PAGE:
The period of Grecomania and Grecophilia (1764-1964) that began with Johann Joachim Winckelmann and the humanist intellectuals Edward Gibbon, William Leake, Sir William Gell, Carl Humann, Thomas Bruce, Percy Shelley and George Gordon Byron, whose philhellenic enthusiasm once went beyond the study of literature, art, and philosophy to include the removal and movement of works of art from Greece, was cultivated, matured and flourished over the next two hundred years. With the national rebirth, philhellenism and the study of classical philhellenism and humanities continued with the establishment of archaeological schools in Athens by France (1886), Germany (1874), USA (1881), Britain (1886) and many others later. At the same time, from the mid-18th century, dozens of Atheneums were founded in the major cities of the USA, the United Kingdom, Australia, Canada and Latin American countries, as centers of reading, study, discussion and intellect of Greek culture and Latin writers. Through the innumerable excavations and publications that resulted, the necessary knowledge was challenged as a product of learning in hundreds of chairs and fields of humanities and armies of philhellenes emerged in all Monuments, statues, squares, streets, cities and villages, mountains and rivers received ancient Greek names, transforming the Arcadian Ideal into a way of life.
In the universities of Europe and the Eastern Hemisphere, Greek Studies (the fundamental element of classical studies) already played a leading role since the late 18th century. At the University of Oxford, a leading exponent of classical education, according to Prof. M. J. Osborne there were in 1870 no fewer than 140 professors of classics (as opposed to a handful in the natural sciences). Such dominance was strongly criticized by the great self-taught scientist of biology and anatomy, Thomas Huxley, at the end of the 19th century, but it is important to appreciate that, unlike modern critics of the Classical Sciences, He was in favor of continuing their presence and simply advocated greater diversity so that the natural and social sciences would not be neglected. His hopes were fulfilled long ago, and only in the 1960s did a transformation begin, and it did not take the form that Huxley preferred, and the result was detrimental to the humanities.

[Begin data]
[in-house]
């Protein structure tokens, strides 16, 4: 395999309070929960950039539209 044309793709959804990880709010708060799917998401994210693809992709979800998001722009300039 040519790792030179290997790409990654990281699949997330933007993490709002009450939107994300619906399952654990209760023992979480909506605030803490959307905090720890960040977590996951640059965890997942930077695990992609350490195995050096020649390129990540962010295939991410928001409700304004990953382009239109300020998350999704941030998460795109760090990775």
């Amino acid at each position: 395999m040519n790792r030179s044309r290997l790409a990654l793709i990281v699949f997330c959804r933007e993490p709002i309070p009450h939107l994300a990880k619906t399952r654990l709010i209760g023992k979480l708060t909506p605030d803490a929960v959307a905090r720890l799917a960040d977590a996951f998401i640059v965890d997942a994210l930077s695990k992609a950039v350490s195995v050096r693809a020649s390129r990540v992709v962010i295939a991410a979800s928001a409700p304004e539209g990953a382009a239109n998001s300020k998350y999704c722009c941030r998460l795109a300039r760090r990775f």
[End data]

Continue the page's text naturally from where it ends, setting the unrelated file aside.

Huxley’s expanded range of education courses appeared slowly in universities, since even in 1960 classical studies retained their prestige and popularity and were an integral scientific part of the new universities (for example Monash in Melbourne (1958) and Lancaster in England (1947)). But the dominant role of the classics and humanities was not to be maintained for much longer. The first signs of academic change appeared from where Grecomania and Grecophilia began, from Germany, in 1946. The Rector of the Ludwig Maximilians University in Munich, Albert Rehm, who had been expelled primarily in 1936 because of his opposition to Hitler’s policies, after being reinstated and reappointed in 1946, was again dismissed from his post because this time he harshly criticized the German authorities for not recognizing the importance of classical and Greek studies in higher education. Ten years later the decline of classics and humanities took place in Britain, twenty years later in Oceania and since the 1990s in the Eastern Hemisphere.
Next week, I will refer to the main factors of the decline of the humanities.
*Professor Anastasios M. Tamis taught at Universities in Australia and abroad, was the creator and founding director of the Dardalis Archives of the Hellenic Diaspora and is currently the President of the Australian Institute of Macedonian Studies (AIMS).